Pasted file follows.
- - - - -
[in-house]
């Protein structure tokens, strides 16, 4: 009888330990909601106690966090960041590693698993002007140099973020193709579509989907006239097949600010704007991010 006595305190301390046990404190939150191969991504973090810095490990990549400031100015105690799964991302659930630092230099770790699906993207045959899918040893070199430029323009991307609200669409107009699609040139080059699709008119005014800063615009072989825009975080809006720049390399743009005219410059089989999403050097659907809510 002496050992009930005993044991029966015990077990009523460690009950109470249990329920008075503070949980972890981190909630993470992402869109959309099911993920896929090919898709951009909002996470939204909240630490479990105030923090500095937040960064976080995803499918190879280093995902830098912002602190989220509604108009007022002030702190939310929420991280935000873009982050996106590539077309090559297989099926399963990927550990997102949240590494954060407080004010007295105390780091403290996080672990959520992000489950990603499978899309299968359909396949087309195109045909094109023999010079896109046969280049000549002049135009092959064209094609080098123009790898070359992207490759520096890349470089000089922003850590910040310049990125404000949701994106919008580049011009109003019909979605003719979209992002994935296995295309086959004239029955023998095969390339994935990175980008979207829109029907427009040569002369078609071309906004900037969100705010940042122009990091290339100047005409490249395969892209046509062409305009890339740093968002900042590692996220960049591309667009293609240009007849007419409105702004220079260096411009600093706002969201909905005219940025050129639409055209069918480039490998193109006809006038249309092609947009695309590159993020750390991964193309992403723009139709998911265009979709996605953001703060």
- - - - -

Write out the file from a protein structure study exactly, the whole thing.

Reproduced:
[in-house]
């Protein structure tokens, strides 16, 4: 009888330990909601106690966090960041590693698993002007140099973020193709579509989907006239097949600010704007991010 006595305190301390046990404190939150191969991504973090810095490990990549400031100015105690799964991302659930630092230099770790699906993207045959899918040893070199430029323009991307609200669409107009699609040139080059699709008119005014800063615009072989825009975080809006720049390399743009005219410059089989999403050097659907809510 002496050992009930005993044991029966015990077990009523460690009950109470249990329920008075503070949980972890981190909630993470992402869109959309099911993920896929090919898709951009909002996470939204909240630490479990105030923090500095937040960064976080995803499918190879280093995902830098912002602190989220509604108009007022002030702190939310929420991280935000873009982050996106590539077309090559297989099926399963990927550990997102949240590494954060407080004010007295105390780091403290996080672990959520992000489950990603499978899309299968359909396949087309195109045909094109023999010079896109046969280049000549002049135009092959064209094609080098123009790898070359992207490759520096890349470089000089922003850590910040310049990125404000949701994106919008580049011009109003019909979605003719979209992002994935296995295309086959004239029955023998095969390339994935990175980008979207829109029907427009040569002369078609071309906004900037969100705010940042122009990091290339100047005409490249395969892209046509062409305009890339740093968002900042590692996220960049591309667009293609240009007849007419409105702004220079260096411009600093706002969201909905005219940025050129639409055209069918480039490998193109006809006038249309092609947009695309590159993020750390991964193309992403723009139709998911265009979709996605953001703060």